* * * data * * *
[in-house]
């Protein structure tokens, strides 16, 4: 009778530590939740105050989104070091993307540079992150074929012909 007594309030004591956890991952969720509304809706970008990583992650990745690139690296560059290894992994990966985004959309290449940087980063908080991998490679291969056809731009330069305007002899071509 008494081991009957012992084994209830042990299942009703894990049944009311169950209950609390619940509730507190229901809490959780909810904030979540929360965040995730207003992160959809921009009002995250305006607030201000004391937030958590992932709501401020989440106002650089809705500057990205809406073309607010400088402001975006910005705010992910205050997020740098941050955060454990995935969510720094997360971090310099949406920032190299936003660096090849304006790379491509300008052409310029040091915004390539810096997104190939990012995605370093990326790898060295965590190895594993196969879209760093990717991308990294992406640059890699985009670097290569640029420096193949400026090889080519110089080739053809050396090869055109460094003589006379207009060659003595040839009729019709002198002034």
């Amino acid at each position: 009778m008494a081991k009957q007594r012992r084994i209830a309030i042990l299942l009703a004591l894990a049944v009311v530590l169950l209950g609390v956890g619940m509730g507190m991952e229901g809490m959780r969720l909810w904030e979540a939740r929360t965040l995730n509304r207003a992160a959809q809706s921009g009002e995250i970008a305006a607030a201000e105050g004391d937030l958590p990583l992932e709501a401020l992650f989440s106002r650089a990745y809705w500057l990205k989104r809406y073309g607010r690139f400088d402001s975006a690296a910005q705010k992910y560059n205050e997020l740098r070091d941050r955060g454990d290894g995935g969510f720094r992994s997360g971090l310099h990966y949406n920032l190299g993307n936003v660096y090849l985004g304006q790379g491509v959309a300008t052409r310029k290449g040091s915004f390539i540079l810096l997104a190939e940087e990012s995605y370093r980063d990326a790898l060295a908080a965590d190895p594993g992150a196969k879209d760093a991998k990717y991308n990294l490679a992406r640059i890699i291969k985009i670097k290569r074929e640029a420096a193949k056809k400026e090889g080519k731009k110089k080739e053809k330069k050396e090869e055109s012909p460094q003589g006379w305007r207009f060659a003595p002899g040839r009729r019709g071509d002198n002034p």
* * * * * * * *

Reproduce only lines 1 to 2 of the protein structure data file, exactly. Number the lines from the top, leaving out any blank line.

[in-house]
């Protein structure tokens, strides 16, 4: 009778530590939740105050989104070091993307540079992150074929012909 007594309030004591956890991952969720509304809706970008990583992650990745690139690296560059290894992994990966985004959309290449940087980063908080991998490679291969056809731009330069305007002899071509 008494081991009957012992084994209830042990299942009703894990049944009311169950209950609390619940509730507190229901809490959780909810904030979540929360965040995730207003992160959809921009009002995250305006607030201000004391937030958590992932709501401020989440106002650089809705500057990205809406073309607010400088402001975006910005705010992910205050997020740098941050955060454990995935969510720094997360971090310099949406920032190299936003660096090849304006790379491509300008052409310029040091915004390539810096997104190939990012995605370093990326790898060295965590190895594993196969879209760093990717991308990294992406640059890699985009670097290569640029420096193949400026090889080519110089080739053809050396090869055109460094003589006379207009060659003595040839009729019709002198002034």